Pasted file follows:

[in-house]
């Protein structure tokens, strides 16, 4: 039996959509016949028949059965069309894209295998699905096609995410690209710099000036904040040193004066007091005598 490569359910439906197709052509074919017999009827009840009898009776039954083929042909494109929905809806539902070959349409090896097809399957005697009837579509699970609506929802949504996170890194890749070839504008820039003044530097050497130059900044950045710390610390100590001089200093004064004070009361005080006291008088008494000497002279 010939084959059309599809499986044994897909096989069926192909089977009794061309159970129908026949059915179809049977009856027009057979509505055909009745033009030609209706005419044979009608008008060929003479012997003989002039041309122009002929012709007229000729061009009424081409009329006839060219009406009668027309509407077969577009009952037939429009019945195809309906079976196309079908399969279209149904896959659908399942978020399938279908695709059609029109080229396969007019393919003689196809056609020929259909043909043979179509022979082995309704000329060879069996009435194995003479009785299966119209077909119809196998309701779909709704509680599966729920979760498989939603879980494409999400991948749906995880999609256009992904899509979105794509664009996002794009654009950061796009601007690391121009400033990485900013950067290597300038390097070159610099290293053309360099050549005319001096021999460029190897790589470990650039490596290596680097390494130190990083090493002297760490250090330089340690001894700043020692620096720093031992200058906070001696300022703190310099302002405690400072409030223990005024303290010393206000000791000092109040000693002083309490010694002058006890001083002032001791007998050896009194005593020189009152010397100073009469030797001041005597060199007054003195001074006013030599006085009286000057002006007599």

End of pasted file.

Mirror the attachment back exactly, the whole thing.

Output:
[in-house]
């Protein structure tokens, strides 16, 4: 039996959509016949028949059965069309894209295998699905096609995410690209710099000036904040040193004066007091005598 490569359910439906197709052509074919017999009827009840009898009776039954083929042909494109929905809806539902070959349409090896097809399957005697009837579509699970609506929802949504996170890194890749070839504008820039003044530097050497130059900044950045710390610390100590001089200093004064004070009361005080006291008088008494000497002279 010939084959059309599809499986044994897909096989069926192909089977009794061309159970129908026949059915179809049977009856027009057979509505055909009745033009030609209706005419044979009608008008060929003479012997003989002039041309122009002929012709007229000729061009009424081409009329006839060219009406009668027309509407077969577009009952037939429009019945195809309906079976196309079908399969279209149904896959659908399942978020399938279908695709059609029109080229396969007019393919003689196809056609020929259909043909043979179509022979082995309704000329060879069996009435194995003479009785299966119209077909119809196998309701779909709704509680599966729920979760498989939603879980494409999400991948749906995880999609256009992904899509979105794509664009996002794009654009950061796009601007690391121009400033990485900013950067290597300038390097070159610099290293053309360099050549005319001096021999460029190897790589470990650039490596290596680097390494130190990083090493002297760490250090330089340690001894700043020692620096720093031992200058906070001696300022703190310099302002405690400072409030223990005024303290010393206000000791000092109040000693002083309490010694002058006890001083002032001791007998050896009194005593020189009152010397100073009469030797001041005597060199007054003195001074006013030599006085009286000057002006007599």